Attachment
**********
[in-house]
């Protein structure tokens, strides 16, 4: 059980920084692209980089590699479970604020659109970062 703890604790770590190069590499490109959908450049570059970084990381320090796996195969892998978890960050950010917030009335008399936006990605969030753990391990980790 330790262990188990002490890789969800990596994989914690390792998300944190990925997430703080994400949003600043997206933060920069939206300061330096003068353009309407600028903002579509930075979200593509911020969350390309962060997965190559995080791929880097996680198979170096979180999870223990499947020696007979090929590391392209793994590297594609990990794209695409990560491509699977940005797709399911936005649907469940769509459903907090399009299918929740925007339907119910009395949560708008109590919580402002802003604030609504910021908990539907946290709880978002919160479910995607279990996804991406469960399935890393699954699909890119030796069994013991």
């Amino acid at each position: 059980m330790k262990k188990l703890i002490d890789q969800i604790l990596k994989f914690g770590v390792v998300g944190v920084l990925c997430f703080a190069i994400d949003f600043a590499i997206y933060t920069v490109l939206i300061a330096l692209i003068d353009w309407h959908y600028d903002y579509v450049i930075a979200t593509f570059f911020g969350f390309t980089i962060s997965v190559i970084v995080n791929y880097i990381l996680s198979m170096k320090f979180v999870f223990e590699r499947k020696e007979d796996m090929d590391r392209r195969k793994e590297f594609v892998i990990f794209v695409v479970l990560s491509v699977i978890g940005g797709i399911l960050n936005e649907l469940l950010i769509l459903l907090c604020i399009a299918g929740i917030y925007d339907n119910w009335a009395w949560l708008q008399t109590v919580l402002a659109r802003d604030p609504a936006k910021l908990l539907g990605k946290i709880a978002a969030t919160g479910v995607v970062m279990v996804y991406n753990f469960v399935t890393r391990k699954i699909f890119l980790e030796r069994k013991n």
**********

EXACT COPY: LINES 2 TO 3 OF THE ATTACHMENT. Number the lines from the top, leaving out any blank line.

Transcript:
């Protein structure tokens, strides 16, 4: 059980920084692209980089590699479970604020659109970062 703890604790770590190069590499490109959908450049570059970084990381320090796996195969892998978890960050950010917030009335008399936006990605969030753990391990980790 330790262990188990002490890789969800990596994989914690390792998300944190990925997430703080994400949003600043997206933060920069939206300061330096003068353009309407600028903002579509930075979200593509911020969350390309962060997965190559995080791929880097996680198979170096979180999870223990499947020696007979090929590391392209793994590297594609990990794209695409990560491509699977940005797709399911936005649907469940769509459903907090399009299918929740925007339907119910009395949560708008109590919580402002802003604030609504910021908990539907946290709880978002919160479910995607279990996804991406469960399935890393699954699909890119030796069994013991």
């Amino acid at each position: 059980m330790k262990k188990l703890i002490d890789q969800i604790l990596k994989f914690g770590v390792v998300g944190v920084l990925c997430f703080a190069i994400d949003f600043a590499i997206y933060t920069v490109l939206i300061a330096l692209i003068d353009w309407h959908y600028d903002y579509v450049i930075a979200t593509f570059f911020g969350f390309t980089i962060s997965v190559i970084v995080n791929y880097i990381l996680s198979m170096k320090f979180v999870f223990e590699r499947k020696e007979d796996m090929d590391r392209r195969k793994e590297f594609v892998i990990f794209v695409v479970l990560s491509v699977i978890g940005g797709i399911l960050n936005e649907l469940l950010i769509l459903l907090c604020i399009a299918g929740i917030y925007d339907n119910w009335a009395w949560l708008q008399t109590v919580l402002a659109r802003d604030p609504a936006k910021l908990l539907g990605k946290i709880a978002a969030t919160g479910v995607v970062m279990v996804y991406n753990f469960v399935t890393r391990k699954i699909f890119l980790e030796r069994k013991n």